A few months ago, we were debating if Paul George was the third best player in the NBA. We were also discussing whether or not it would take seven games (or less) for his Indiana Pacers to dethrone the Miami Heat in the Eastern Conference Finals.
Fast-forward to today and we’re just deciding if the Pacers are going to lose to the Chicago Bulls or the Brooklyn Nets in the second round of the playoffs.
It’s all been knee-jerk so far, as it often is in the NBA – and any sport for that matter.
However, is there substance to it? That was the question back in December, and it continues to remain the question in March, heading into April. This time around, though, it’s about the downward spiral that the Pacers are currently on.
Specifically, their last 12 games which have been pretty un-Pacer like. During that span, which started on March 4, Indiana is 5-7. Statistically, the Pacers are only 29th in offensive rating (averaging 98.1 points per 100 possessions), fifth in defensive rating (allowing 101.2 points per 100 possessions) and have the 21st worst net rating at minus-3.1.
Obviously, the offense is what has taken the biggest of hits during this recent decline. George – the Pacers leading scorer and normally a 22-point per game scorer – is only averaging 17.9 points per game during their recent slump, scoring 15 points or less in five of those games.
Roy Hibbert – who some view as the best center in all of basketball – is having a less than stellar March (or last 12 games).
However, what should be the most troubling is the fact that Hibbert’s numbers have been declining since December, specifically, his plus/minus is plummeting.
As a team, they carry an effective field goal percentage of 47.2, good for 27th in the NBA in the last 12 games, and a 52.3 percent total shot percentage – league average is around 55 percent. It’s usually not a great sign when you’re shooting below the league average in that category.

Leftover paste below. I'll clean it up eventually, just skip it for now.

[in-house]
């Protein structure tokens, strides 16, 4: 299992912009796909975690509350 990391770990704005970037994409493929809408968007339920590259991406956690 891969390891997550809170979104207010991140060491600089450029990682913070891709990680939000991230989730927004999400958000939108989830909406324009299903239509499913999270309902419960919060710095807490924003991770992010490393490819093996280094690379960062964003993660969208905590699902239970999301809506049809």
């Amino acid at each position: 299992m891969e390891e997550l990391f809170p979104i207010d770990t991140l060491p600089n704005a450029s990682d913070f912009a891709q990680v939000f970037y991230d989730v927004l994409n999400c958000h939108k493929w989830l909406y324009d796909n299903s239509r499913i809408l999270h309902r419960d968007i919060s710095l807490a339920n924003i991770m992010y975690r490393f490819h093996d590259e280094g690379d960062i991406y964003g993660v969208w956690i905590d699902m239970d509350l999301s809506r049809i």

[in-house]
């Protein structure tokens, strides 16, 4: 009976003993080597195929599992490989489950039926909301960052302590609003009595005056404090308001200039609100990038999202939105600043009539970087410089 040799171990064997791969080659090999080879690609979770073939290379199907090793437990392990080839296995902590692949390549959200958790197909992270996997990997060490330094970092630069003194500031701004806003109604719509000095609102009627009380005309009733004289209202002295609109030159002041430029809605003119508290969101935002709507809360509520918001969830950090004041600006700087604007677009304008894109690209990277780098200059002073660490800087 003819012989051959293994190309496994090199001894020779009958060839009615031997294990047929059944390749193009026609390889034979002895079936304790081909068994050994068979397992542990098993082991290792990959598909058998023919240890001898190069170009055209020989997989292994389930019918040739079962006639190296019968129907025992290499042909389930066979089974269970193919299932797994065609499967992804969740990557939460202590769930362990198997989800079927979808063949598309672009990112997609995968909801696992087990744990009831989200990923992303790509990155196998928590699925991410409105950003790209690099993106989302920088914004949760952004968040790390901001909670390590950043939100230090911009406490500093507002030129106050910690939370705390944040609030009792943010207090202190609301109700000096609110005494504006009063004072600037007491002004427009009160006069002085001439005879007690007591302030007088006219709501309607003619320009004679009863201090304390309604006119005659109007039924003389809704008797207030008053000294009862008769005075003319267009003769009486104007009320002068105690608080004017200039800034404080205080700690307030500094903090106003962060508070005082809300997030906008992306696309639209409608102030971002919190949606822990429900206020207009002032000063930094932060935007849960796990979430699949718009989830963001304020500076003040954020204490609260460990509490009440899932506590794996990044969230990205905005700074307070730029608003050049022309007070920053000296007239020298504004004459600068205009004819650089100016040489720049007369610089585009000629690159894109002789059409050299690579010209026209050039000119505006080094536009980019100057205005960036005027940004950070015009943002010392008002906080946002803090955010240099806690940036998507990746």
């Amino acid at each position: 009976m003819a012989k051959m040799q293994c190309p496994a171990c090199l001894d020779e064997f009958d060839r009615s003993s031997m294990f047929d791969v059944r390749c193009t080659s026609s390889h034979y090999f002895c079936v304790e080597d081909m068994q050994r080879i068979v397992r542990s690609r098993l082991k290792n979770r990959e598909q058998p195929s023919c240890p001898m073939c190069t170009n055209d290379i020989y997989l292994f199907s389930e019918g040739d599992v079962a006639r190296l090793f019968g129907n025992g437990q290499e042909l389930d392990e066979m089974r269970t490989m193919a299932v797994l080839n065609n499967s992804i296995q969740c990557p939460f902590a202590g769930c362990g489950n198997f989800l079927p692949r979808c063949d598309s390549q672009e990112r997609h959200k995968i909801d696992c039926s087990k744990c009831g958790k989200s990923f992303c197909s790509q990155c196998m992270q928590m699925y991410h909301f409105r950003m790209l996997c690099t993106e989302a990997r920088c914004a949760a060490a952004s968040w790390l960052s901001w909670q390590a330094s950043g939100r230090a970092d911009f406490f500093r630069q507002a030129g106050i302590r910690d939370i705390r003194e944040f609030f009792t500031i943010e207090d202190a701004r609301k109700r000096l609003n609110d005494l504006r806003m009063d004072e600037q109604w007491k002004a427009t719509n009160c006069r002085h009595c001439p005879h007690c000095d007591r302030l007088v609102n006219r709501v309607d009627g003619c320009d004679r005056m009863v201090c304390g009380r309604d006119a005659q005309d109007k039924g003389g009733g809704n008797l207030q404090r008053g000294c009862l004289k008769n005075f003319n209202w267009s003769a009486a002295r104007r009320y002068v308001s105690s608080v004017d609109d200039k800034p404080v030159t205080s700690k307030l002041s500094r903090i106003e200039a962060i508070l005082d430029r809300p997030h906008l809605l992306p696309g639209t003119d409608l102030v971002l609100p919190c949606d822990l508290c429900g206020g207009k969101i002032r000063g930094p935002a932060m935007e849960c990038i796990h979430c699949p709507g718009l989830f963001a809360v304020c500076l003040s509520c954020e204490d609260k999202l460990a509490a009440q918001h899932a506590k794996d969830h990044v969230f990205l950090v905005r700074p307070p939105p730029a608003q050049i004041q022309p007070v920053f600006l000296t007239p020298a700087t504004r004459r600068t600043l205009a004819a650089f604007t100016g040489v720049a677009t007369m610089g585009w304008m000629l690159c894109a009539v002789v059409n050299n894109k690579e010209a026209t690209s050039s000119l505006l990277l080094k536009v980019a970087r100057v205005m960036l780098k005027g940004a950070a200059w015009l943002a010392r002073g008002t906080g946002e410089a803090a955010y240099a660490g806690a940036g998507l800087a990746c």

If you’re not all that into advance statistical analysis, I’ll make it simple: their generic field goal percentage is only 43 percent (26th in the NBA) and are only shooting 33 percent from three-point range (24th in the NBA). Overall, the Pacers are a minus-43 in their last 12 games – falling to teams like the Chicago Bulls, Memphis Grizzlies, New York Knicks, Dallas Mavericks, Houston Rockets, Charlotte Bobcats and Golden State Warriors. In other words, games that they really have no business losing.
Now we analyze.
Is all this – their last 12 games – the tipping point of their season? Have they blown one of their proverbial tires? Have they just run out of gas? What is it exactly?
Maybe they’re exhausted. After all, they’ve been openly chasing that No. 1 seed in the Eastern Conference all year long, and have little to show for it other than a 2 game lead over the Miami Heat. This is uncharted territory for the Pacers. Perhaps last year’s playoff performance against the Heat was a little premature. We were somewhat anointing George as the next great player in the NBA that we forgot what this team was all about: teamwork and playing off one another. Thus, if one is off then there’s a likelihood that the entire team may be off – especially when it comes down to players as critical to the team’s success as George and Hibbert are. It happens.
It’s obvious that this team needs a spark; the only question that remains is where they’re going to get it.
Perhaps after facing an old foe – the Miami Heat, who they face tonight.
Maybe they’ll get it from Andrew Byn… OK I couldn’t even finish that sentence. That ship has sailed.
However, a spark is needed. And if a tire change is needed, they need to hurry. I think tonight’s game against the Heat is going to be quite telling. Both teams are clearly struggling; it’s the perfect opportunity to prove to each other that, when push comes to shove, when they need to flip the switch, they can.
We’re about to find out how blown the Pacers’ tire really is. And if it is.
All Statistics courtesy of NBA.com